Being the youngest of this bunch, the Microsoft Smartphone operating system doesn’t have quite as many emulators for it. However, it’s a great platform for gaming, and you can find a list of free emulators at http://freeware.msmobiles.com; we’ll also discuss a few of them in this hack.
Alternative Handheld Emulation (http://ngage.dcemu.co.uk/) keeps track of emulators for Symbian devices (UIQ, used primarily by Sony Ericsson and Series 60, used primarily by Nokia), but also includes emulators for the Tapwave Zodiac (a game-enhanced Palm-powered device). In the gaming world, Nokia’s N-Gage is perhaps the best known Symbian device, but the smartphones from Nokia and Sony Ericsson are powered by Symbian. Many other manufacturers make Symbian devices, including Panasonic, LG, Samsung, Sendo, Lenovo, and Siemens. For the best gaming experience, you’ll want a Nokia N-Gage or a newer phone. When in doubt, check the system requirements of the emulator you want to play.
You may find yourself visiting some dark corners of the Internet trying to find some of these programs. It’s important to remember to scan what you download for viruses before you run it or put it on your cell phone. Many a piece of malicious software has been disguised as entertainment software. If in doubt, don’t run it.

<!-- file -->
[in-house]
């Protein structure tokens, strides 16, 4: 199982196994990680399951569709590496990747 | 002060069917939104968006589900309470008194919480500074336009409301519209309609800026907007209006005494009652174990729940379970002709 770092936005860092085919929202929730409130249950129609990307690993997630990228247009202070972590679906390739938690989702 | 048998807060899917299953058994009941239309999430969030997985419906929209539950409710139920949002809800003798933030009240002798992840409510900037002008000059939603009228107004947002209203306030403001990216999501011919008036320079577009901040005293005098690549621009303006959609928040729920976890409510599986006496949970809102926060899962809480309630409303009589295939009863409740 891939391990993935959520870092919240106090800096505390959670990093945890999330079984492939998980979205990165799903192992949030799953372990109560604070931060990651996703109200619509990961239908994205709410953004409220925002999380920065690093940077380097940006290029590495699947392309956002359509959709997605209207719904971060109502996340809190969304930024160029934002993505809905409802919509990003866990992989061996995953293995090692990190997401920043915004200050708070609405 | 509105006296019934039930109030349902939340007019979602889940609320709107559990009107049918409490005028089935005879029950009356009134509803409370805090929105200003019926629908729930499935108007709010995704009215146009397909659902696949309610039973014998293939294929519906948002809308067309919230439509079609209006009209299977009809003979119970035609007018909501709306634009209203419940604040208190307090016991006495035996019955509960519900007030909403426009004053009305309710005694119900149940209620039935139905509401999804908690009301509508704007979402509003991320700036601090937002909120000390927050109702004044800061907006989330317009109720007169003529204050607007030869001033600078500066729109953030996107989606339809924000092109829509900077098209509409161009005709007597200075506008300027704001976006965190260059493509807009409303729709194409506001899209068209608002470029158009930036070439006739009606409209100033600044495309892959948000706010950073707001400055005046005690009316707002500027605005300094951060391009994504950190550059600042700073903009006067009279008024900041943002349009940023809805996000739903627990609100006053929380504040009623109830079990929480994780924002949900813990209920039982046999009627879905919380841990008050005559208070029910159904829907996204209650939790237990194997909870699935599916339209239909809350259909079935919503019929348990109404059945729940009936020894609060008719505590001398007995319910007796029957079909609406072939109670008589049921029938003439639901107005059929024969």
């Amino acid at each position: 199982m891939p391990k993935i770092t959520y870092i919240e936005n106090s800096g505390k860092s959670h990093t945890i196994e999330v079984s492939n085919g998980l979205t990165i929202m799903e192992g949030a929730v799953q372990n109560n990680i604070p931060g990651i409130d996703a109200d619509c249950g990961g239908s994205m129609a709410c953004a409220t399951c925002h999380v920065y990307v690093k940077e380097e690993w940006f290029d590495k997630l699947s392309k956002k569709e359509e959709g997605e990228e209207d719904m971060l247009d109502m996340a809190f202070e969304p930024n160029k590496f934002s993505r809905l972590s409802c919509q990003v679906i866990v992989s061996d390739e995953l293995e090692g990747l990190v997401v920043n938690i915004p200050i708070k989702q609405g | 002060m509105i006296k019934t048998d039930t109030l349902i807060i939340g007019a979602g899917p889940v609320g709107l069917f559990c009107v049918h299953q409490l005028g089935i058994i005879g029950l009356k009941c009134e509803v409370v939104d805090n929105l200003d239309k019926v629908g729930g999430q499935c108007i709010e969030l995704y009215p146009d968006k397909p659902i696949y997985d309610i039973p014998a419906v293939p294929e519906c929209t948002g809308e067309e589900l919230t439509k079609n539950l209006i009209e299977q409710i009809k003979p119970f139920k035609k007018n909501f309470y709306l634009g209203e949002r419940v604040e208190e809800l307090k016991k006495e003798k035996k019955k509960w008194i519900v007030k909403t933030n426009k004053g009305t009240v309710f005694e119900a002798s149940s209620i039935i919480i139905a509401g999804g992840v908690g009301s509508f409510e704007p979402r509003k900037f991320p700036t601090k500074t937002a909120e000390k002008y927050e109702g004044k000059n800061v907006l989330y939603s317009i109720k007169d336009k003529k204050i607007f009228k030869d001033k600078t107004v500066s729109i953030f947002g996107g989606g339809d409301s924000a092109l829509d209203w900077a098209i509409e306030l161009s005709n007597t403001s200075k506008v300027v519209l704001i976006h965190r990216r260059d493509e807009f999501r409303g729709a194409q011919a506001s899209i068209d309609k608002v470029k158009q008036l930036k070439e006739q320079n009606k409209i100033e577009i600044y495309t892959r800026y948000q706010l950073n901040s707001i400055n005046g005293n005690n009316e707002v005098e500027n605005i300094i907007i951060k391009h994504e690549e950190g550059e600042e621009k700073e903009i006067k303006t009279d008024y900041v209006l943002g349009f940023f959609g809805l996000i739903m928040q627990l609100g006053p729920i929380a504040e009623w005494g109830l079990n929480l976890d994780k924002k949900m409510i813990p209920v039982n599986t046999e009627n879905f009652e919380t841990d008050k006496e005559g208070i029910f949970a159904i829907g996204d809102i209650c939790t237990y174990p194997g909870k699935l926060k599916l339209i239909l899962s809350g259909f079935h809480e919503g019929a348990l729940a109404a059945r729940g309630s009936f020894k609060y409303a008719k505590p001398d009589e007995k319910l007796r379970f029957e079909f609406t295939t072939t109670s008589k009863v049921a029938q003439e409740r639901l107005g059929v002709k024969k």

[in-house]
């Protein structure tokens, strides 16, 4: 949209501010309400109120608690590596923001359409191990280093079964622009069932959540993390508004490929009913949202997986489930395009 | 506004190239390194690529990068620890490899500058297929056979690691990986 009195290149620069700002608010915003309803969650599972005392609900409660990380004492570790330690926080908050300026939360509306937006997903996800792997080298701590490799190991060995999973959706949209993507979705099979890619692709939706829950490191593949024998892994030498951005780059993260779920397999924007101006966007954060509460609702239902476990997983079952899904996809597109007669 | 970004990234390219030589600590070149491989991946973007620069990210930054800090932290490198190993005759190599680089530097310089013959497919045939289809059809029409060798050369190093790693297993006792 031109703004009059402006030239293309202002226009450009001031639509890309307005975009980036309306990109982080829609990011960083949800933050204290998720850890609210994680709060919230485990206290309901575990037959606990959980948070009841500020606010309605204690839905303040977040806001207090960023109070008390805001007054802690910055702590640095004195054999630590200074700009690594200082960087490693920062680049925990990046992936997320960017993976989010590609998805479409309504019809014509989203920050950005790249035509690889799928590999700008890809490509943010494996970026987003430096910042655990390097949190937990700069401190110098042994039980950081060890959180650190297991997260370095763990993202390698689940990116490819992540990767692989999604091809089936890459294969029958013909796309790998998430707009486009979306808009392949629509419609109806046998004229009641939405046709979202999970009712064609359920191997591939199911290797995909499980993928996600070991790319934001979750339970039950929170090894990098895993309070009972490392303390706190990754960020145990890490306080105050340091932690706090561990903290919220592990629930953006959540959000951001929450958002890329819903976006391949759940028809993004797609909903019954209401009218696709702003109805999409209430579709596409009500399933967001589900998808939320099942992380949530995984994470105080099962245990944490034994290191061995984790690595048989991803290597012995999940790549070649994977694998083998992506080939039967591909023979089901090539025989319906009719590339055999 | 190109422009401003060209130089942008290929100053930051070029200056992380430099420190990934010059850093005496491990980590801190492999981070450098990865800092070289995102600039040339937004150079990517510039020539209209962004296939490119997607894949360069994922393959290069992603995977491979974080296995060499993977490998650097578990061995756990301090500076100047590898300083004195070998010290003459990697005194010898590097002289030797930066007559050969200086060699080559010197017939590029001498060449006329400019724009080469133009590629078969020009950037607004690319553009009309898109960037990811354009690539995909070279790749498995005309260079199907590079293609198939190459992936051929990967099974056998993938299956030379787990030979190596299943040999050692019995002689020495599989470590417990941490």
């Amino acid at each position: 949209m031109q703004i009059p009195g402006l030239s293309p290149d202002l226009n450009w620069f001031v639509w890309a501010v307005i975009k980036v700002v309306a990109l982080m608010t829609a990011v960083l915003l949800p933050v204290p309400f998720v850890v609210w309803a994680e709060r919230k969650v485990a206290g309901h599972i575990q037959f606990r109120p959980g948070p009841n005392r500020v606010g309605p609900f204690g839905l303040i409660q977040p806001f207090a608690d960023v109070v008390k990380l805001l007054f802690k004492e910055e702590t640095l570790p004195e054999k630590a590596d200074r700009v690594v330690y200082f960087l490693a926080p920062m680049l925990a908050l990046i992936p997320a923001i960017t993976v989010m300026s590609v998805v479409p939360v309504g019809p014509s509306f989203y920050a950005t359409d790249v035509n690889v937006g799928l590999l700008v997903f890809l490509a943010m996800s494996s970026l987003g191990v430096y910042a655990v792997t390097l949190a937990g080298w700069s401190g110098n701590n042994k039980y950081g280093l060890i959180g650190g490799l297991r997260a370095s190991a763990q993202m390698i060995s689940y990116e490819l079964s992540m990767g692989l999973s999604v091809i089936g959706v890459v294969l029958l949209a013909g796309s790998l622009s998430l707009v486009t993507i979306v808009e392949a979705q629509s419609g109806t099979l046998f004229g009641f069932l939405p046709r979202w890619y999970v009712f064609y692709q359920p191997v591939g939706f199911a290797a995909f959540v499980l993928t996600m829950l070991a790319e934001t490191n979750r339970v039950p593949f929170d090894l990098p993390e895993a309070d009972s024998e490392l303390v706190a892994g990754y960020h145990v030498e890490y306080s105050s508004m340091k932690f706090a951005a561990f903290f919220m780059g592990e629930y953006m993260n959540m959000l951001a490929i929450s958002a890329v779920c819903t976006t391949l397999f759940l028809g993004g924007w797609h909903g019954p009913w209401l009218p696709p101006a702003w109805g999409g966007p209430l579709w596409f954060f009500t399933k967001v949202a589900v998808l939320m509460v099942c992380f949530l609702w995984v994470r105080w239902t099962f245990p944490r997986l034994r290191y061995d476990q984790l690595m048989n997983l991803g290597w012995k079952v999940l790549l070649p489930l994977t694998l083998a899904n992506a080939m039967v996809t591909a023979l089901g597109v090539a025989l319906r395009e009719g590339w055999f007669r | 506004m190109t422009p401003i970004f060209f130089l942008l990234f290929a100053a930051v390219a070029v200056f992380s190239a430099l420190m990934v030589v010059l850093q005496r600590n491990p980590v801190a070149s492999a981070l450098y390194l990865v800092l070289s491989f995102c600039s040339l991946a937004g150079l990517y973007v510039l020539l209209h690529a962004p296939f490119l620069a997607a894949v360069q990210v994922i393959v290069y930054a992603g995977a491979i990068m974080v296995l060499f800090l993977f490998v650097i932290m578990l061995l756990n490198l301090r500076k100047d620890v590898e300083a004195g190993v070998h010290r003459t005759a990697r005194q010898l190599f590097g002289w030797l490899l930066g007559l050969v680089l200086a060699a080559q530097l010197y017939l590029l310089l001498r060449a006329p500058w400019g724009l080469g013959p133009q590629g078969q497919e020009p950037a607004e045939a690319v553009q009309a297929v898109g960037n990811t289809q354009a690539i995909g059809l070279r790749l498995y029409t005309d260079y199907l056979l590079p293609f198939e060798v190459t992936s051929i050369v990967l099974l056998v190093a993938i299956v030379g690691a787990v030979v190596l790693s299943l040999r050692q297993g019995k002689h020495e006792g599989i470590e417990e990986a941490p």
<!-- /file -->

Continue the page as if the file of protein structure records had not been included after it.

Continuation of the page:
Even after you’ve gotten an emulator downloaded and running on your phone, the gaming experience is hardly ideal. The processors in many handhelds are barely adequate for emulation and the handheld itself does not make a comfortable gaming machine. Poor control response, limited support for diagonal movement, and cramped button layout can make reflexbased games a chore (however, gaming systems such as the Tapwave Zodiac and Nokia N-Gage can be a joy to use). Even RPGs and other turn-based games may be unplayable due to the limited resolution of most handheld screens, reducing onscreen text to an unreadable mash. That being said, if you’re still not daunted by the challenges of console emulation on a handheld, then read on. The most you’ll give up is the time it takes to download and play the game. If you don’t like it, you can always delete it! If you do like it, you’ve succeeded in moving the retro experience into the palm of your hand.